In 1869 Mendeleev introduced his 'periodic table of the elements'. With this table, Mendeleev organised all the different chemical properties of the atom species. Gaps in the table indicated atoms that still had to be discovered. More than 100 years after Mendeleev focused on atoms, new periodic tables have been constructed for other types of 'objects'. At present the list of periodic tables includes e.g. a table for fundamental particles (the standard model), for hadrons (the eightfold way), for atom nuclei (the isotope chart) and for organisms (the tree of life). The operator hierarchy now suggests a connection between these tables, because each of the existing tables organises its proper type of 'elements' (atoms, molecules, bacteria, etc.), and every existing periodic table condenses to a single 'box' in the operator hierarchy. The result is more than a 'periodic table' for periodic tables, because the steps are linked by means of topological mechanisms. To show how this works, periodic tables are introduced below in order of increasing complexity of the elements. At the end, an overview is provided which allows the indication of 'missing periodic tables'.


For more references and information about this topic:
General laws and centripetal science.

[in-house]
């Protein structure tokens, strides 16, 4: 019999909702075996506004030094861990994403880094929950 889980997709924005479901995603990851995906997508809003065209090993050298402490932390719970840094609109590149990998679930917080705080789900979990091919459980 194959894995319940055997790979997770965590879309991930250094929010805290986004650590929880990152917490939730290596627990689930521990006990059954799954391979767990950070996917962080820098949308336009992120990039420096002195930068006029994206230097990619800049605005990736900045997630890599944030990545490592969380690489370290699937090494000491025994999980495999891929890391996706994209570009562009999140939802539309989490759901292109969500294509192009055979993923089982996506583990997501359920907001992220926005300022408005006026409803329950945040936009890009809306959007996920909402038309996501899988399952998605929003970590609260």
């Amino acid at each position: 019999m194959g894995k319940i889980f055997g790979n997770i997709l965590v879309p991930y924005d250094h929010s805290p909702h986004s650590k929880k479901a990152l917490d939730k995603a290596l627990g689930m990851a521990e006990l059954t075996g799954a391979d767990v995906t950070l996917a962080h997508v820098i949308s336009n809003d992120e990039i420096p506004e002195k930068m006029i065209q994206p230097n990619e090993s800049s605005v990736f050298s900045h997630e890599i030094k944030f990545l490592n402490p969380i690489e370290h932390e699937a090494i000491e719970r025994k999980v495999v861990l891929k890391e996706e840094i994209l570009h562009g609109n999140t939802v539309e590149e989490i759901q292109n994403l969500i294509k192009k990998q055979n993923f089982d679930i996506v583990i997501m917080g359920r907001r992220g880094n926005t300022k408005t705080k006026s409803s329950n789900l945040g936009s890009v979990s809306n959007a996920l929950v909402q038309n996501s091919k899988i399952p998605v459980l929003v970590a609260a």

Jagers op Akkerhuis G.A.J.M. (2014). European Review 22: 113-144

A periodic table of the fundamental particles: The standard model

Probably the most fundamental periodic table is the ‘standard model’ used in particle physics. It categorises the major classes of fundamental particles as either force carrying particles (bosons) or matter particles (fermions). The fermions are subsequently divided into leptons or quarks, both of which are partitioned over three groups of increasing mass.
File:Standard Model of Elementary Particles.svg
File:Standard Model of Elementary Particles.svg

A periodic table of the hadrons.

Another fundamental periodic table used in particle physics is the ‘eightfold way’. This table is used to organise the many ways by which quarks can combine into hadrons. Hadrons consisting of two quarks are called mesons while those made up of three quarks are called baryons ('baryos' means 'heavy'), and a separate table exists for each of these types. The eightfold way was developed by Gell-Mann and Nishijima and received important contributions from Ne'eman and Zweig (Gell-Man and Neeman 1964).

The periodic table of the elements (Mendeleev 1869)

The most well-known periodic table is the periodic table of the elements. Mendeleev introduced this tabular display of the chemical elements in 1869. It organised the reactivity of atoms and indicated a number of missing elements. Mendeleev’s discovery was so important that his table is still used as a basic tool in chemistry. Furthermore, two tables can be considered the fundaments of Mendeleev’s periodic table: the ‘nucleotide chart’ and the charts showing which sets of electron shells are to be expected in relation to a given number of protons.external image periodic-table-of-elements.gif